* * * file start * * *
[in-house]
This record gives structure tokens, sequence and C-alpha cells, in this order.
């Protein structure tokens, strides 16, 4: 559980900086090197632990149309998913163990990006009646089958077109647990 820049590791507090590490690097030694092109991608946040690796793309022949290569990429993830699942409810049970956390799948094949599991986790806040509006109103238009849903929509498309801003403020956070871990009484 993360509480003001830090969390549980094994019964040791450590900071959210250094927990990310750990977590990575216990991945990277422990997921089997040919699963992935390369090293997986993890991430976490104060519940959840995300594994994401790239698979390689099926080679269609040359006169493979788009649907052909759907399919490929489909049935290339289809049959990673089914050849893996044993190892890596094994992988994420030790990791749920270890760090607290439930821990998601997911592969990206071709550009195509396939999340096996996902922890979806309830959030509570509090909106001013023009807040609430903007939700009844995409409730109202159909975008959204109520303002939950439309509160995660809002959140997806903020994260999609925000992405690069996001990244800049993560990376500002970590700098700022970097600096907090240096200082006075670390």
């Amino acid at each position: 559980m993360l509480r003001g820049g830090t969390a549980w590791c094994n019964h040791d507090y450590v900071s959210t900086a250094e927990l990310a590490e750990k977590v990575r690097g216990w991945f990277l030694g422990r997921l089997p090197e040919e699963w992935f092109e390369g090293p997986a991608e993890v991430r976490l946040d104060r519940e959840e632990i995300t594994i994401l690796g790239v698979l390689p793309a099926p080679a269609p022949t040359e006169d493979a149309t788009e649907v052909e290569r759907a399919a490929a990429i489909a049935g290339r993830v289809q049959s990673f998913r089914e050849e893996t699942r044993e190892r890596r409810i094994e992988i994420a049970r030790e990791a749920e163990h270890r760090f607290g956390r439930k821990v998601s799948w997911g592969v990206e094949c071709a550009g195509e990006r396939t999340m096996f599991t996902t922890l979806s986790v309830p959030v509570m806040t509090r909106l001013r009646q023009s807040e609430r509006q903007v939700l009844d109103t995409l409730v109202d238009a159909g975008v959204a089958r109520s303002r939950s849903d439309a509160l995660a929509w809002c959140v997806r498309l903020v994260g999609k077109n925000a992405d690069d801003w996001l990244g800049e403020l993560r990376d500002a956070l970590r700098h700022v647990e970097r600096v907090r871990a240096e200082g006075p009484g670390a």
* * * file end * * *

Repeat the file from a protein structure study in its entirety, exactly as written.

[in-house]
This record gives structure tokens, sequence and C-alpha cells, in this order.
């Protein structure tokens, strides 16, 4: 559980900086090197632990149309998913163990990006009646089958077109647990 820049590791507090590490690097030694092109991608946040690796793309022949290569990429993830699942409810049970956390799948094949599991986790806040509006109103238009849903929509498309801003403020956070871990009484 993360509480003001830090969390549980094994019964040791450590900071959210250094927990990310750990977590990575216990991945990277422990997921089997040919699963992935390369090293997986993890991430976490104060519940959840995300594994994401790239698979390689099926080679269609040359006169493979788009649907052909759907399919490929489909049935290339289809049959990673089914050849893996044993190892890596094994992988994420030790990791749920270890760090607290439930821990998601997911592969990206071709550009195509396939999340096996996902922890979806309830959030509570509090909106001013023009807040609430903007939700009844995409409730109202159909975008959204109520303002939950439309509160995660809002959140997806903020994260999609925000992405690069996001990244800049993560990376500002970590700098700022970097600096907090240096200082006075670390």
């Amino acid at each position: 559980m993360l509480r003001g820049g830090t969390a549980w590791c094994n019964h040791d507090y450590v900071s959210t900086a250094e927990l990310a590490e750990k977590v990575r690097g216990w991945f990277l030694g422990r997921l089997p090197e040919e699963w992935f092109e390369g090293p997986a991608e993890v991430r976490l946040d104060r519940e959840e632990i995300t594994i994401l690796g790239v698979l390689p793309a099926p080679a269609p022949t040359e006169d493979a149309t788009e649907v052909e290569r759907a399919a490929a990429i489909a049935g290339r993830v289809q049959s990673f998913r089914e050849e893996t699942r044993e190892r890596r409810i094994e992988i994420a049970r030790e990791a749920e163990h270890r760090f607290g956390r439930k821990v998601s799948w997911g592969v990206e094949c071709a550009g195509e990006r396939t999340m096996f599991t996902t922890l979806s986790v309830p959030v509570m806040t509090r909106l001013r009646q023009s807040e609430r509006q903007v939700l009844d109103t995409l409730v109202d238009a159909g975008v959204a089958r109520s303002r939950s849903d439309a509160l995660a929509w809002c959140v997806r498309l903020v994260g999609k077109n925000a992405d690069d801003w996001l990244g800049e403020l993560r990376d500002a956070l970590r700098h700022v647990e970097r600096v907090r871990a240096e200082g006075p009484g670390a």